The Changing Game of Strategy
In Oliver Stone’s classic movie Wall Street, the financier Gordon Gecko schooled his protégé in the aphorisms of Sun Tzu, the ancient Chinese military philosopher.
The point was clear. Business is war, an ancient game with eternal truths and the essence of strategy is a methodical, time-tested approach. Superior planning, matched with flawless execution, is the key to domination of the competitive environment.
It sounds good, but we’ve long known that strategic planning has serious limitations. The notion of managers as generals, guiding action from high on the hill, is an outdated concept at best. While that doesn’t always register with us grownups, the often-maligned Millennials know it intuitively and a lot of that has to do with the games they play.
The Game of Kings
Look through the marketing materials of any business consultancy and you’re bound to eventually find some reference to the ancient game of chess. Whether it’s chess imagery such as a board or a collection of pieces, or the insertion of a term like “endgame” or “checkmate,” you can be sure it’s in there somewhere.
And why not? Chess is the ultimate game of strategy. All of the really smart James Bond villains played it. Starting with the same pieces in the same position, you need to outwit your opponent, thinking several moves ahead. Surely, there is no better metaphor for business strategy.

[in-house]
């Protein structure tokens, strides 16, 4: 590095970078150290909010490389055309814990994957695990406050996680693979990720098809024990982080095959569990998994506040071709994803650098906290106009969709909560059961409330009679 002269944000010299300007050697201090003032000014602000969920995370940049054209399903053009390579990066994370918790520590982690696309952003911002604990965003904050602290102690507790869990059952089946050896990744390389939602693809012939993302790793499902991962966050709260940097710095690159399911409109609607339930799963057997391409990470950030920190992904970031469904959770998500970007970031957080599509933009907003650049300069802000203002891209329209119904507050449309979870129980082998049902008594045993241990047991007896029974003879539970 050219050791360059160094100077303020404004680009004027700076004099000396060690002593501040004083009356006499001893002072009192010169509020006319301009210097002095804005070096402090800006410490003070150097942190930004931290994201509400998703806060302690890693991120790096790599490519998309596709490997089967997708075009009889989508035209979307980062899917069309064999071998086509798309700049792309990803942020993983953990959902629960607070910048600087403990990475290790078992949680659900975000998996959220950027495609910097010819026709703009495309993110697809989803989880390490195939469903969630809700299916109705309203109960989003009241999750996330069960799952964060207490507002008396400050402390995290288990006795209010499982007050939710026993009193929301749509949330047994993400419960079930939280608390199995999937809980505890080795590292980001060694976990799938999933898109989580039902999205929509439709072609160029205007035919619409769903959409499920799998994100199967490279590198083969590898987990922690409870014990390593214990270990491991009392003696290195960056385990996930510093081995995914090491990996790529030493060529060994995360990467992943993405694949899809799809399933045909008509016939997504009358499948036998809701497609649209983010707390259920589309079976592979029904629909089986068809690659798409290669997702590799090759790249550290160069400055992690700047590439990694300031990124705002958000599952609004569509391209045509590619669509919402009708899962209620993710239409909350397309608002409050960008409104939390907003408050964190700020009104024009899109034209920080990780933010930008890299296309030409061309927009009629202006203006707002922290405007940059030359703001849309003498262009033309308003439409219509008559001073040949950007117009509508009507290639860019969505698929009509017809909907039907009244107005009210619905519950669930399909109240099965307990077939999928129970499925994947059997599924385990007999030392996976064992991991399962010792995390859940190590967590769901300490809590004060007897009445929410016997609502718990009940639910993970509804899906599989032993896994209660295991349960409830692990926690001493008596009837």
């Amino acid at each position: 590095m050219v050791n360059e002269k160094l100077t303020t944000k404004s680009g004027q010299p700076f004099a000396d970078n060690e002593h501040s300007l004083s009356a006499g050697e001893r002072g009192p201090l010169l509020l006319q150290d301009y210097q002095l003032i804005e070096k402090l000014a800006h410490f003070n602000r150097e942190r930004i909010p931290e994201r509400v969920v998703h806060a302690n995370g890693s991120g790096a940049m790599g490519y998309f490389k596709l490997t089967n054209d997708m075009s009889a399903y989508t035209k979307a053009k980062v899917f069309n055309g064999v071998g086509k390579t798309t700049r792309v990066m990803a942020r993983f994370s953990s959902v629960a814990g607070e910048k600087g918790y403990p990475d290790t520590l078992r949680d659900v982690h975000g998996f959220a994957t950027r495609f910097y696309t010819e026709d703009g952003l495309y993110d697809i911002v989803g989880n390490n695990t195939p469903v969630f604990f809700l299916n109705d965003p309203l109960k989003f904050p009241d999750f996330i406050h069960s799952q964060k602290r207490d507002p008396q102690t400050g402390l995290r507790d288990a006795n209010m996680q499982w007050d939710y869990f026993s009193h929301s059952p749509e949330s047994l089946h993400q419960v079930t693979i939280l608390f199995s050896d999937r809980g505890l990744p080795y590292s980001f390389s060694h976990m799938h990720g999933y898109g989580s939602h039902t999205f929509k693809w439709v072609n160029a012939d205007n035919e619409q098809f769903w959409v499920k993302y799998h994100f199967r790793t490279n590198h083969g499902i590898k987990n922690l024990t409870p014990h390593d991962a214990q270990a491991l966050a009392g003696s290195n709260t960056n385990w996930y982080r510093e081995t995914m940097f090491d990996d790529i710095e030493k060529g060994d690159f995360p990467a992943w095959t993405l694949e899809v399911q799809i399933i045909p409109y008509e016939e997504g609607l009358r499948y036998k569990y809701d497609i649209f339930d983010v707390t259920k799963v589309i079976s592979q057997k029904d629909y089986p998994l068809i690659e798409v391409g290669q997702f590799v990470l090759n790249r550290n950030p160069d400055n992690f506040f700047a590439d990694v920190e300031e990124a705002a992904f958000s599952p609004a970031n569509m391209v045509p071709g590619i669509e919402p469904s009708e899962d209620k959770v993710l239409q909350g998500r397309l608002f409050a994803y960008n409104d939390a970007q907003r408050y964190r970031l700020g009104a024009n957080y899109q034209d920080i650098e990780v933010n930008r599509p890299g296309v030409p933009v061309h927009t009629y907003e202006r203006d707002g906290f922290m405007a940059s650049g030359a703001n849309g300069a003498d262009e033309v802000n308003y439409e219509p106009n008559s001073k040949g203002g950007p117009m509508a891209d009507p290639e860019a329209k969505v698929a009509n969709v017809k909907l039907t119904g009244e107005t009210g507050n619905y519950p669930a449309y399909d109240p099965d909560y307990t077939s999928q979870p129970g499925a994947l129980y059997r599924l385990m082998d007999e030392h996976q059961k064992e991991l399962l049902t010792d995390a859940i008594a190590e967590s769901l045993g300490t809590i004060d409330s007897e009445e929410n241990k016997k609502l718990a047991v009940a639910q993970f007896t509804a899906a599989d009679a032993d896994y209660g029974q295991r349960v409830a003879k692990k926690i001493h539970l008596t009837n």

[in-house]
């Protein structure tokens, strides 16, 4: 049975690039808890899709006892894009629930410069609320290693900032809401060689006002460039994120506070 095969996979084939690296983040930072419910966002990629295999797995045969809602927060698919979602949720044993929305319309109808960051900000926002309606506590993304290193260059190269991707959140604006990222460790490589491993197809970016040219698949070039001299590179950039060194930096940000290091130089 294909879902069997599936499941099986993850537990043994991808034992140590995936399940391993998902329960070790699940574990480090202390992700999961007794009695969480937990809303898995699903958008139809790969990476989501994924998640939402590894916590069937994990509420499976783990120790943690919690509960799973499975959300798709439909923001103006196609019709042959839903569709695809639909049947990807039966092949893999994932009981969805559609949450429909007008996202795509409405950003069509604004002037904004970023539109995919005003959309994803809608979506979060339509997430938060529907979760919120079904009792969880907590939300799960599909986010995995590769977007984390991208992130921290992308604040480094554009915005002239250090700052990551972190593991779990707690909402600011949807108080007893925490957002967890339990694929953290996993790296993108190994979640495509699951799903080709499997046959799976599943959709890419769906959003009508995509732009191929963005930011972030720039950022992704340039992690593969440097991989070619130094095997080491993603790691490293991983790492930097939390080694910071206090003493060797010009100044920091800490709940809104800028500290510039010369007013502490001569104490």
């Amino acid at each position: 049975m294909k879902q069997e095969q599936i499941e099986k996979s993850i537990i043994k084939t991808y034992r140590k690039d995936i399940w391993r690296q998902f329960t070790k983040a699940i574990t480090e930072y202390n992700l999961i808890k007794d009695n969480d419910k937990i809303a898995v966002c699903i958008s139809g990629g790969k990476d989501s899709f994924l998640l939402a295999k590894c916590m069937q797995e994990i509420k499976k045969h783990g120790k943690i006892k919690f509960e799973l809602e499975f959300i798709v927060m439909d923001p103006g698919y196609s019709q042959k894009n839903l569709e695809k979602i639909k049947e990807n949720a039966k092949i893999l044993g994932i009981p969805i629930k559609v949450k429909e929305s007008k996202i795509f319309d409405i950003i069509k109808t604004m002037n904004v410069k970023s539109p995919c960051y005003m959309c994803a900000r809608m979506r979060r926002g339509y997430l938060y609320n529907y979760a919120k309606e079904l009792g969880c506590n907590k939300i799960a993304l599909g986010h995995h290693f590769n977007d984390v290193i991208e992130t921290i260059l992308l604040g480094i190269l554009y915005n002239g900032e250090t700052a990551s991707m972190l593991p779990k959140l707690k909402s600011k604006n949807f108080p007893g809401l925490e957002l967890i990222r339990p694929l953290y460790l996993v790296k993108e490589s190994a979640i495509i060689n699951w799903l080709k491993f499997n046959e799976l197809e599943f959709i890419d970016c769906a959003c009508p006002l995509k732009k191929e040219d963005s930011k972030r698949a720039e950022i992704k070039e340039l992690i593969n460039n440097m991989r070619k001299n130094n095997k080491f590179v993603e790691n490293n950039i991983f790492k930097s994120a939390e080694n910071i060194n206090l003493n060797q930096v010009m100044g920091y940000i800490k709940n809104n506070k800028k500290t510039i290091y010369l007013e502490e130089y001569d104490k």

Except, of course, the fact that very few senior executives play it and, to the best of my knowledge, there never has been a demonstrated link between good chess strategy and good business strategy. The imagery of a brooding chess player cum business strategist might be intriguing, but it’s inaccurate and, I think, misleading.
The one insight we can derive from chess is that Grand Masters excel at a skill called chunking. They are able to recognize patterns of pieces and replay whole games in their head. Their ability, however, disappears outside the realm of chess, which should give caution to successful executives operating outside their realm of experience.
Fear and Loathing in Las Vegas
John von Neumann was a mathematical genius of biblical proportions. He could perform superhuman feats of calculation and memory (as a child he would entertain his parents guests by memorizing pages of the phonebook at a glance). Surprisingly, he was also an exceedingly lousy poker player.
While he could track the cards and rate the odds better than anyone alive, he was unable to predict the most important variable – the other players. That conundrum led him to create the field of game theory, which helped calculate the likelihood of other people’s actions and has found wide-ranging applications, including negotiations and marketing.
Not surprisingly, many great business minds are also avid card players. Most famously, Bill Gates and Warren Buffett are enthusiastic bridge players. In his book The Quants, author Scott Patterson notes that many top traders started out hustling poker.
McLuhan and the Gutenberg Galaxy
Marshall McLuhan was probably the first person to think seriously about the consequences of electronic media. His basic idea was that the printing press changed not only the speed and distance at which ideas travelled, but how people thought. In other words, “the medium is the message.”